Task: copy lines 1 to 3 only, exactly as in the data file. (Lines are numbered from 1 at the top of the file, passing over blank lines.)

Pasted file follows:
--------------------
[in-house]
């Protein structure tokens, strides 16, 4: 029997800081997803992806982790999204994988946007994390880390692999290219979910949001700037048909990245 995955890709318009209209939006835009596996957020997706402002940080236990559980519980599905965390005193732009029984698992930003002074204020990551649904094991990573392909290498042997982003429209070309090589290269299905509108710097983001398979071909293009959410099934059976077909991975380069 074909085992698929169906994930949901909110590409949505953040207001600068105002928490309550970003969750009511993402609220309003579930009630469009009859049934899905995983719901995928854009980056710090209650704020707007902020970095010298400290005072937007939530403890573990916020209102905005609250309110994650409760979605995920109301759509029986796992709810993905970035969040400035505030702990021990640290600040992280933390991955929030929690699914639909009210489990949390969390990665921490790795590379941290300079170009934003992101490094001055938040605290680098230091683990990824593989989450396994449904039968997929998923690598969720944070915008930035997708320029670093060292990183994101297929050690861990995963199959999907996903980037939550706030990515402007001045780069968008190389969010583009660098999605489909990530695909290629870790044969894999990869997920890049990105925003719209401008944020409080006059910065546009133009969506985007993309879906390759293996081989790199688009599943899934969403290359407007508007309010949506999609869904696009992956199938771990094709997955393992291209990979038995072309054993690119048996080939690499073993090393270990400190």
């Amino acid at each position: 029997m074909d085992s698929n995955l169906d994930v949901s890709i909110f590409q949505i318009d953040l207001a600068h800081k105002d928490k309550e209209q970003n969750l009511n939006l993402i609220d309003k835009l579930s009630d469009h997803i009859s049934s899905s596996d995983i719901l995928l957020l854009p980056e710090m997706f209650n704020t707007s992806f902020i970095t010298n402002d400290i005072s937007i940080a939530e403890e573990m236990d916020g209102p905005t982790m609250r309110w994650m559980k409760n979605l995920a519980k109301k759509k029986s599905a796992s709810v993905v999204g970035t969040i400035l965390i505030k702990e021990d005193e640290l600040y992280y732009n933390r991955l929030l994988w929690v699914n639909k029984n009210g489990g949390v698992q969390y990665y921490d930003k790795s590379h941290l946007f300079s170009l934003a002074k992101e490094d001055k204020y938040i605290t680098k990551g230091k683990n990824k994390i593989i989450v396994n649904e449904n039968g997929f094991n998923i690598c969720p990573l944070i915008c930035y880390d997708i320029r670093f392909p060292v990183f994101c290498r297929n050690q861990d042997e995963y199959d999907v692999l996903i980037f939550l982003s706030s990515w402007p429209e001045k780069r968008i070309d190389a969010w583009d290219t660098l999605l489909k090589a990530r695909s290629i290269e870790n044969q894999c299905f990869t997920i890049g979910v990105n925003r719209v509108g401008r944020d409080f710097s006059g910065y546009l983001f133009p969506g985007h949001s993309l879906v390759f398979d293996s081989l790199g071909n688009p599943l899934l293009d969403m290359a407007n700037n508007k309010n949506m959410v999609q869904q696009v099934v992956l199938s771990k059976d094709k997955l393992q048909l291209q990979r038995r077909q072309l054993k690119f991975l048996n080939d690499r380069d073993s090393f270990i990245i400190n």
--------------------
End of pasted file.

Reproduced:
[in-house]
């Protein structure tokens, strides 16, 4: 029997800081997803992806982790999204994988946007994390880390692999290219979910949001700037048909990245 995955890709318009209209939006835009596996957020997706402002940080236990559980519980599905965390005193732009029984698992930003002074204020990551649904094991990573392909290498042997982003429209070309090589290269299905509108710097983001398979071909293009959410099934059976077909991975380069 074909085992698929169906994930949901909110590409949505953040207001600068105002928490309550970003969750009511993402609220309003579930009630469009009859049934899905995983719901995928854009980056710090209650704020707007902020970095010298400290005072937007939530403890573990916020209102905005609250309110994650409760979605995920109301759509029986796992709810993905970035969040400035505030702990021990640290600040992280933390991955929030929690699914639909009210489990949390969390990665921490790795590379941290300079170009934003992101490094001055938040605290680098230091683990990824593989989450396994449904039968997929998923690598969720944070915008930035997708320029670093060292990183994101297929050690861990995963199959999907996903980037939550706030990515402007001045780069968008190389969010583009660098999605489909990530695909290629870790044969894999990869997920890049990105925003719209401008944020409080006059910065546009133009969506985007993309879906390759293996081989790199688009599943899934969403290359407007508007309010949506999609869904696009992956199938771990094709997955393992291209990979038995072309054993690119048996080939690499073993090393270990400190």
């Amino acid at each position: 029997m074909d085992s698929n995955l169906d994930v949901s890709i909110f590409q949505i318009d953040l207001a600068h800081k105002d928490k309550e209209q970003n969750l009511n939006l993402i609220d309003k835009l579930s009630d469009h997803i009859s049934s899905s596996d995983i719901l995928l957020l854009p980056e710090m997706f209650n704020t707007s992806f902020i970095t010298n402002d400290i005072s937007i940080a939530e403890e573990m236990d916020g209102p905005t982790m609250r309110w994650m559980k409760n979605l995920a519980k109301k759509k029986s599905a796992s709810v993905v999204g970035t969040i400035l965390i505030k702990e021990d005193e640290l600040y992280y732009n933390r991955l929030l994988w929690v699914n639909k029984n009210g489990g949390v698992q969390y990665y921490d930003k790795s590379h941290l946007f300079s170009l934003a002074k992101e490094d001055k204020y938040i605290t680098k990551g230091k683990n990824k994390i593989i989450v396994n649904e449904n039968g997929f094991n998923i690598c969720p990573l944070i915008c930035y880390d997708i320029r670093f392909p060292v990183f994101c290498r297929n050690q861990d042997e995963y199959d999907v692999l996903i980037f939550l982003s706030s990515w402007p429209e001045k780069r968008i070309d190389a969010w583009d290219t660098l999605l489909k090589a990530r695909s290629i290269e870790n044969q894999c299905f990869t997920i890049g979910v990105n925003r719209v509108g401008r944020d409080f710097s006059g910065y546009l983001f133009p969506g985007h949001s993309l879906v390759f398979d293996s081989l790199g071909n688009p599943l899934l293009d969403m290359a407007n700037n508007k309010n949506m959410v999609q869904q696009v099934v992956l199938s771990k059976d094709k997955l393992q048909l291209q990979r038995r077909q072309l054993k690119f991975l048996n080939d690499r380069d073993s090393f270990i990245i400190n």